The Sunday Times - The government faces a diplomatic row with America over disclosures that it has provided the Iranian regime with financial support worth about £290m while at the same time calling for sanctions.
The Sunday Times
Jonathan Leake and Sarah Baxter
THE government faces a diplomatic row with America over disclosures that it has provided the Iranian regime with financial support worth about £290m while at the same time calling for sanctions.
The money was offered by the Export Credits Guarantee Department (ECGD) to support British firms exporting to Iran, mainly to the country’s petrochemical industry.
Many of the loans were being negotiated while British ministers were threatening sanctions against Iran for creating a nuclear enrichment facility to make atomic weapons.
Last week Gordon Brown called for new sanctions against Iran in addition to those already imposed by the United Nations security council. The prime minister wants a ban on investment in the oil and gas industries if Iran does not agree to end the production of enriched uranium.
This weekend government sources signalled their embarrassment over the ECGD’s activities. “There is clearly a gap between our actions and our rhetoric,” said one Whitehall insider.
The US administration has been privately lobbying Britain to end the financial support. Stuart Levey, the US Treasury official responsible for terrorism and financial intelligence, stepped up the pressure in private discussions with British ministers in London in July, claiming that such export credits were inconsistent with UN sanctions.
Danielle Pletka, an expert on trade links with Iran at the Washington-based American Enterprise Institute, said: “You can’t subsidise with one hand and sanction with the other.
Britain is saying the European Union needs to do more but it needs to lead by example, not just by its mouth.”
The government is also under political pressure at home. William Hague, the shadow foreign secretary, said: “Our government must make up its mind about export credit guarantees to Iran. Britain should lead the way with a clear, unequivocal commitment to banning new export credit guarantees to Iran.”
The ECGD underwrites bank loans to enable overseas buyers to purchase goods, often including military hardware, from UK companies. It stopped providing support for Iran in 1994 but resumed in 2000. Much of the support was for the National Iranian Oil Company and a subsidiary, the National Petrochemical Company.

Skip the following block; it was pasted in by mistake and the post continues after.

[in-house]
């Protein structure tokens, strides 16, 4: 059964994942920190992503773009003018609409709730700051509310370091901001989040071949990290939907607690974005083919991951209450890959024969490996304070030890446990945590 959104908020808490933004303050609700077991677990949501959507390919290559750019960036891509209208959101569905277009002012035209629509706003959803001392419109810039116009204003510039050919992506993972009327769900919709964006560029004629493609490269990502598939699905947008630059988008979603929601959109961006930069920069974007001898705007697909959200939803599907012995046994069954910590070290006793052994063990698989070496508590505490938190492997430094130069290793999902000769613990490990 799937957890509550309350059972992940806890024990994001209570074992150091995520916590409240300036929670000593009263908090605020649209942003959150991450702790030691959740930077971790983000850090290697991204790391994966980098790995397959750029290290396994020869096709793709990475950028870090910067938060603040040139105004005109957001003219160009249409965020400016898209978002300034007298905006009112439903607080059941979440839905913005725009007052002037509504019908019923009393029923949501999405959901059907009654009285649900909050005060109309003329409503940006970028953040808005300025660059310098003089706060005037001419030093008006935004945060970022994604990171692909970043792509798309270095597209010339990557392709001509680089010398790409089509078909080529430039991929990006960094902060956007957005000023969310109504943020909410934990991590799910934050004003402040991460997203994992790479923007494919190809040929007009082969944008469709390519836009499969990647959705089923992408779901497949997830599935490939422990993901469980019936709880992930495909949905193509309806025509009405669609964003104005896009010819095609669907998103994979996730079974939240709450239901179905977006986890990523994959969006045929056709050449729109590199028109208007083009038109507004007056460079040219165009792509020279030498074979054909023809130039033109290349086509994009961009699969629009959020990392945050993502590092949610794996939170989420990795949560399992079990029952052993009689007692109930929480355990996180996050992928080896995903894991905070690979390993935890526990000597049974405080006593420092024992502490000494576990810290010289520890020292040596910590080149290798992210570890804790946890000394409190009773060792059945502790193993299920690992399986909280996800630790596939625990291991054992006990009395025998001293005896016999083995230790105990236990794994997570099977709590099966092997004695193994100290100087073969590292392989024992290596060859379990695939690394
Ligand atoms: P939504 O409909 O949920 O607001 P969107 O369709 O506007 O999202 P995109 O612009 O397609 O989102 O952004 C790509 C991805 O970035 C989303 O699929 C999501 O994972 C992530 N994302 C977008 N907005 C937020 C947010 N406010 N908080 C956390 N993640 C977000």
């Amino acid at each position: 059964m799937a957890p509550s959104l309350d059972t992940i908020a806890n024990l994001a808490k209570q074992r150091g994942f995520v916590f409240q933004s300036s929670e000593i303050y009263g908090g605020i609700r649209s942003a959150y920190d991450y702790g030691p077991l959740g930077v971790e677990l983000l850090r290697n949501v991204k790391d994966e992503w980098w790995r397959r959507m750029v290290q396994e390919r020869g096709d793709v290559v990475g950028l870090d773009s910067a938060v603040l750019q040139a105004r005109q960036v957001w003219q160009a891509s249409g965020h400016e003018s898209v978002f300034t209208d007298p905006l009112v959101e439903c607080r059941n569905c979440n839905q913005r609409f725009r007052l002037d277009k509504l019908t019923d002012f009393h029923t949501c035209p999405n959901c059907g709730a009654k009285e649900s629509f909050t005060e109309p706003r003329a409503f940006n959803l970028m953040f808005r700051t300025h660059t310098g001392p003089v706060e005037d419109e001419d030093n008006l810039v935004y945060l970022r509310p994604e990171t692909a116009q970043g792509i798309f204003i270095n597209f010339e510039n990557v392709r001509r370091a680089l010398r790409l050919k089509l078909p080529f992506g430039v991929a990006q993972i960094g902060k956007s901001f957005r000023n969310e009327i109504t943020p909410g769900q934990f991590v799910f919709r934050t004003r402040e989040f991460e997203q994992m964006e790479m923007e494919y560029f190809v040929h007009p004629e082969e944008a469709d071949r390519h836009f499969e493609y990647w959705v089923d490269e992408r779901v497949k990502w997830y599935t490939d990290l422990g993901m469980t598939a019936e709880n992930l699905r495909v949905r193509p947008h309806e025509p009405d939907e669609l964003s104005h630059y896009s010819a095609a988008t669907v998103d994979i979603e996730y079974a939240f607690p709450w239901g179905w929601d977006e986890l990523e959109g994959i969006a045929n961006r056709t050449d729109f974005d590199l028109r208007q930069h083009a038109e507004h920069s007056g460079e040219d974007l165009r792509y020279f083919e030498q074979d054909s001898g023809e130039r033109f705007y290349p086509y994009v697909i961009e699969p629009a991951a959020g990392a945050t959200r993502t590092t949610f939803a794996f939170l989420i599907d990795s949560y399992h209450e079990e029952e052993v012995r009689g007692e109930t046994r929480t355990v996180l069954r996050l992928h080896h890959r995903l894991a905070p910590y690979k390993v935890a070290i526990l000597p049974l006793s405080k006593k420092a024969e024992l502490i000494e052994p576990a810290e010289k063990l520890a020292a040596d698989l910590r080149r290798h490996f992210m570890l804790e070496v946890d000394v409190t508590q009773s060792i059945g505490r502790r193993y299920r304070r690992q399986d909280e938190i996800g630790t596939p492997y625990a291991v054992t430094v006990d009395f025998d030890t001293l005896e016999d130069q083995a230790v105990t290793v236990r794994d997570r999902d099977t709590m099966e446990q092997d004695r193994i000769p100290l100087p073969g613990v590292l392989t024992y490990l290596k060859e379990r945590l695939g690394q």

The decision to start pushing hard for new business came in 2003, the year of the second Iraq war. It coincided with a declaration by the International Atomic Energy Agency that Iran had been secretly constructing a nuclear enrichment plant.
The same year, however, the ECGD announced a £72m deal for a plastics plant in Iran. It then sent John Weiss, its business group director, to Iran to speak at a petrochemical conference to drum up more business.
Weiss said then: “The petrochemical sector in Iran is a key target for the ECGD, but we are also keen to look at sectors including oil, gas, transport, power, water and telecommunications.”
Such optimism contrasted with warnings throughout 2003 from Tony Blair, then prime minister, that Iran should halt its nuclear ventures. He also accused it of supporting terrorist groups attacking British troops in Iraq.
In the same year the ECGD negotiated a series of deals involving the National Iranian Oil Company that were worth another £63m. In 2005 the ECGD extended credit worth £109m to the oil company, with more to other Iranian firms.
Parliamentary records show that the ECGD received 153 requests for credit guarantees from firms dealing with Iran between 2002 and March 2007. Most of the contracts are still in force and Britain’s total “exposure” to Iranian deals is now valued at £290m.
Last week the Foreign Office said that money earned by the Iranian oil industry was used to support its nuclear enrichment programme and the Iraq insurgency.
The ECGD, however, said it had acted “completely within the law”.